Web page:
Layoffs and bankruptcies could sideline now struggling local companies.
The heavy burdens of the tariff has left many solar companies in crisis even before they think about whether to move factories back to the United States.
Stratenapex, a small local solar installation company, is also in trouble. Shan Patel, the founder said he had to cut half of his 72-worker installation crew because of a drop in business since the tariff was imposed.
“Three of my competitors went out of the business,” Patel said. “Two of companies that purchased from us stopped purchasing all together. Our company lost about 25 percent to 30percent of our business.”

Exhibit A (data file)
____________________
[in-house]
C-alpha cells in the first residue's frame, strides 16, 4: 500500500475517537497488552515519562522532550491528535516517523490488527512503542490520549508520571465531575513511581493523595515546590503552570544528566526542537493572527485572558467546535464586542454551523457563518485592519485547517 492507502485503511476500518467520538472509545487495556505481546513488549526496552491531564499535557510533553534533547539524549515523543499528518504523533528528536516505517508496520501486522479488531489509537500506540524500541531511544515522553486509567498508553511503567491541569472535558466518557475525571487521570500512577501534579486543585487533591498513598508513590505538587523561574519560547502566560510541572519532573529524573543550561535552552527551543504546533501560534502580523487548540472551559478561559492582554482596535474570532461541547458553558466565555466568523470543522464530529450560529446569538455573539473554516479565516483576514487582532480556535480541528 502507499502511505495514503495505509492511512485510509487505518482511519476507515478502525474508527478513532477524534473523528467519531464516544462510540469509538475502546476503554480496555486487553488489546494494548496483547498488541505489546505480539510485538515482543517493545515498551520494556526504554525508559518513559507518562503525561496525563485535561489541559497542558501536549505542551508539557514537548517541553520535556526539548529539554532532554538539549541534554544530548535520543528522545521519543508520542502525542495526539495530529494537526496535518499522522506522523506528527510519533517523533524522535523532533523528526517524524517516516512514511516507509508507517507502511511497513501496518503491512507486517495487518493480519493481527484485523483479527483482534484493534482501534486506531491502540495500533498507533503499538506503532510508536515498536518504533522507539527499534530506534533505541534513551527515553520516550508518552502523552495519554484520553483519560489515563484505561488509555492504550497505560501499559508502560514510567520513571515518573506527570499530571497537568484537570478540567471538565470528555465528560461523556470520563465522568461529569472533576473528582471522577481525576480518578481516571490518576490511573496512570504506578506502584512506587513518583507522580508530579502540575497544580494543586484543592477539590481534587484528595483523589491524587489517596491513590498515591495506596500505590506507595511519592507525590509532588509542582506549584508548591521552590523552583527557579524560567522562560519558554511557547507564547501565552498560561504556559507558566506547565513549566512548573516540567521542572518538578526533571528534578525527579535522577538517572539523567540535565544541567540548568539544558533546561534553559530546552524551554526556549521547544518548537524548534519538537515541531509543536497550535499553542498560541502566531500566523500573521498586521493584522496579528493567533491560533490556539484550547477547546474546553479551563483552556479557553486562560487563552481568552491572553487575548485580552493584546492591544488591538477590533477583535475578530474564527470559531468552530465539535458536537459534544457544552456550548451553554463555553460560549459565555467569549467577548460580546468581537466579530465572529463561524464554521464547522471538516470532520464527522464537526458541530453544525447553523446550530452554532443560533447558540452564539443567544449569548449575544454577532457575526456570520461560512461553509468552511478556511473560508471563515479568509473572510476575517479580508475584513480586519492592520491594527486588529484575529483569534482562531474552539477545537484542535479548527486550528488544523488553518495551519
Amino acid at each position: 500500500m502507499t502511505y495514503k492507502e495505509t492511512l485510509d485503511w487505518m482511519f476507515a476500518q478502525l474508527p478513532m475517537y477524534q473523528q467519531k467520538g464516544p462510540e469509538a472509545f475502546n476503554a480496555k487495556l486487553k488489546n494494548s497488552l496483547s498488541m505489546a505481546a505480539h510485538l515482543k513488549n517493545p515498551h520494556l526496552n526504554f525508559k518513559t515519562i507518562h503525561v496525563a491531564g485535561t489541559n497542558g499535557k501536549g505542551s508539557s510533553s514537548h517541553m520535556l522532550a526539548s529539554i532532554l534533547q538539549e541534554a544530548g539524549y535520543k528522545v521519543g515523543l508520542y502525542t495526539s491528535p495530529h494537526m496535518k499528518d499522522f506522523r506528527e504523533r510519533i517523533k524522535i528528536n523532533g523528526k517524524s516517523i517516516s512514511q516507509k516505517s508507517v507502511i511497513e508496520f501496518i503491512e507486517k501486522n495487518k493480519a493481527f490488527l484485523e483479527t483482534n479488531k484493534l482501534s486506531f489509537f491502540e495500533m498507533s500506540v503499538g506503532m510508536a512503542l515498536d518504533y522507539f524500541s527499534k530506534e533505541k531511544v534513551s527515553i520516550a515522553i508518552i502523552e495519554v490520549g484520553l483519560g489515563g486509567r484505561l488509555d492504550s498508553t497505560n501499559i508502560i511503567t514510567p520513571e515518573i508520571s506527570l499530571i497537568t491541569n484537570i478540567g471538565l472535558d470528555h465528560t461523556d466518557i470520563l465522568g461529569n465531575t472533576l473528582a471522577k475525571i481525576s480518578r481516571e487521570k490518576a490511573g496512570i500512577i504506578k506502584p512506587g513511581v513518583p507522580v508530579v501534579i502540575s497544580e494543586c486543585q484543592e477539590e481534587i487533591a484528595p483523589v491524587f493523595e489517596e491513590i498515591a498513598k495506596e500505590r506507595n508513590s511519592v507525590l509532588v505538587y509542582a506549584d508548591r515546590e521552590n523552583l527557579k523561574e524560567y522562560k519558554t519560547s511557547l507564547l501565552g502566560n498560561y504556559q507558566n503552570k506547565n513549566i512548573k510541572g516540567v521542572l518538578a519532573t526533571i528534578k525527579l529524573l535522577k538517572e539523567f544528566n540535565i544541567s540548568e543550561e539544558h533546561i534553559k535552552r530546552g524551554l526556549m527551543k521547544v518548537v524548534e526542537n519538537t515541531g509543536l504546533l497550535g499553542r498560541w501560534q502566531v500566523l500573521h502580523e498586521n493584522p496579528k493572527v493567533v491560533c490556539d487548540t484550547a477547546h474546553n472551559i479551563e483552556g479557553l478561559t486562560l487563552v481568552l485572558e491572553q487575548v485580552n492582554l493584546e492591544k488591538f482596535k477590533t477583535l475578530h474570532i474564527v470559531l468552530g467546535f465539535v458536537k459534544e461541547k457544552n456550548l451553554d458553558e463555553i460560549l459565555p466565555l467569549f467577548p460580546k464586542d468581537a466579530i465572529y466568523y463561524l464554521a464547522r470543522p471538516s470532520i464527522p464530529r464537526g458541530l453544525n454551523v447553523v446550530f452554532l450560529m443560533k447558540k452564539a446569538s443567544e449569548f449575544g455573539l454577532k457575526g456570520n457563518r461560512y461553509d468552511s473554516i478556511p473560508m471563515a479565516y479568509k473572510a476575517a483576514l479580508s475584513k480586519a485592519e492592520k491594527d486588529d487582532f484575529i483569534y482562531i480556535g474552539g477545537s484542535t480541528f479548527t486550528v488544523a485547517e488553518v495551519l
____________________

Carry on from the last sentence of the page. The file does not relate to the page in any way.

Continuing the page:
Even though California just became the first state which requires new homes to install solar panels in 2020 following a vote by the Building Standards Commission, still, Patel said the action itself may not alleviate the crisis among the local business.
“The big contractors are installing the panels themselves or creating their own solar companies,” Patel said. “So independent companies like us aren’t greatly affected in terms of an increase in business.”
Solar businesses say the tariffs will also force them to increase the price of solar panels, products and installation. Some people may no longer be able to afford them.